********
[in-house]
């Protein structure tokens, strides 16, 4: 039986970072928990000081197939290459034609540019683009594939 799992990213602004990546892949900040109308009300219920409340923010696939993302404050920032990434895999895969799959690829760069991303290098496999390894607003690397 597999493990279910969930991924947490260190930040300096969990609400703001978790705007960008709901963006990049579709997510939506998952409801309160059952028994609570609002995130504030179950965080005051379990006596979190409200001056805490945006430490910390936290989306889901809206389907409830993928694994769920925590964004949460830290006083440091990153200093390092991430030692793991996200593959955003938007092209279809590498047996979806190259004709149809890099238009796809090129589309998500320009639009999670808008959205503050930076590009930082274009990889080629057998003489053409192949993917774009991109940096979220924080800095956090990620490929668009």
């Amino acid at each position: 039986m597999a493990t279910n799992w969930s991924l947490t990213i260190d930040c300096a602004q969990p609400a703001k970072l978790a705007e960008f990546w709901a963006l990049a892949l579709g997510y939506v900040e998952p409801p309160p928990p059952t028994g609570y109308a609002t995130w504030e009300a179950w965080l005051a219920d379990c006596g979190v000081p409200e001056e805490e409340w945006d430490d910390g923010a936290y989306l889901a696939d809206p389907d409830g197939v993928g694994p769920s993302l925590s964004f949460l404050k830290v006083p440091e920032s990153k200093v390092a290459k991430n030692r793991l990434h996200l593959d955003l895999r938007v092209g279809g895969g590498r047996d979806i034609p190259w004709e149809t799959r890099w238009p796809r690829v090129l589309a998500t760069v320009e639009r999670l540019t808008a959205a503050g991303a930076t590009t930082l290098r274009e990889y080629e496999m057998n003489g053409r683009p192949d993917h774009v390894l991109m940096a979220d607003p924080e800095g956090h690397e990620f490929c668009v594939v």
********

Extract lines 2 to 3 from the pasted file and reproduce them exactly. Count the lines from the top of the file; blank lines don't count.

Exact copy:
């Protein structure tokens, strides 16, 4: 039986970072928990000081197939290459034609540019683009594939 799992990213602004990546892949900040109308009300219920409340923010696939993302404050920032990434895999895969799959690829760069991303290098496999390894607003690397 597999493990279910969930991924947490260190930040300096969990609400703001978790705007960008709901963006990049579709997510939506998952409801309160059952028994609570609002995130504030179950965080005051379990006596979190409200001056805490945006430490910390936290989306889901809206389907409830993928694994769920925590964004949460830290006083440091990153200093390092991430030692793991996200593959955003938007092209279809590498047996979806190259004709149809890099238009796809090129589309998500320009639009999670808008959205503050930076590009930082274009990889080629057998003489053409192949993917774009991109940096979220924080800095956090990620490929668009």
């Amino acid at each position: 039986m597999a493990t279910n799992w969930s991924l947490t990213i260190d930040c300096a602004q969990p609400a703001k970072l978790a705007e960008f990546w709901a963006l990049a892949l579709g997510y939506v900040e998952p409801p309160p928990p059952t028994g609570y109308a609002t995130w504030e009300a179950w965080l005051a219920d379990c006596g979190v000081p409200e001056e805490e409340w945006d430490d910390g923010a936290y989306l889901a696939d809206p389907d409830g197939v993928g694994p769920s993302l925590s964004f949460l404050k830290v006083p440091e920032s990153k200093v390092a290459k991430n030692r793991l990434h996200l593959d955003l895999r938007v092209g279809g895969g590498r047996d979806i034609p190259w004709e149809t799959r890099w238009p796809r690829v090129l589309a998500t760069v320009e639009r999670l540019t808008a959205a503050g991303a930076t590009t930082l290098r274009e990889y080629e496999m057998n003489g053409r683009p192949d993917h774009v390894l991109m940096a979220d607003p924080e800095g956090h690397e990620f490929c668009v594939v």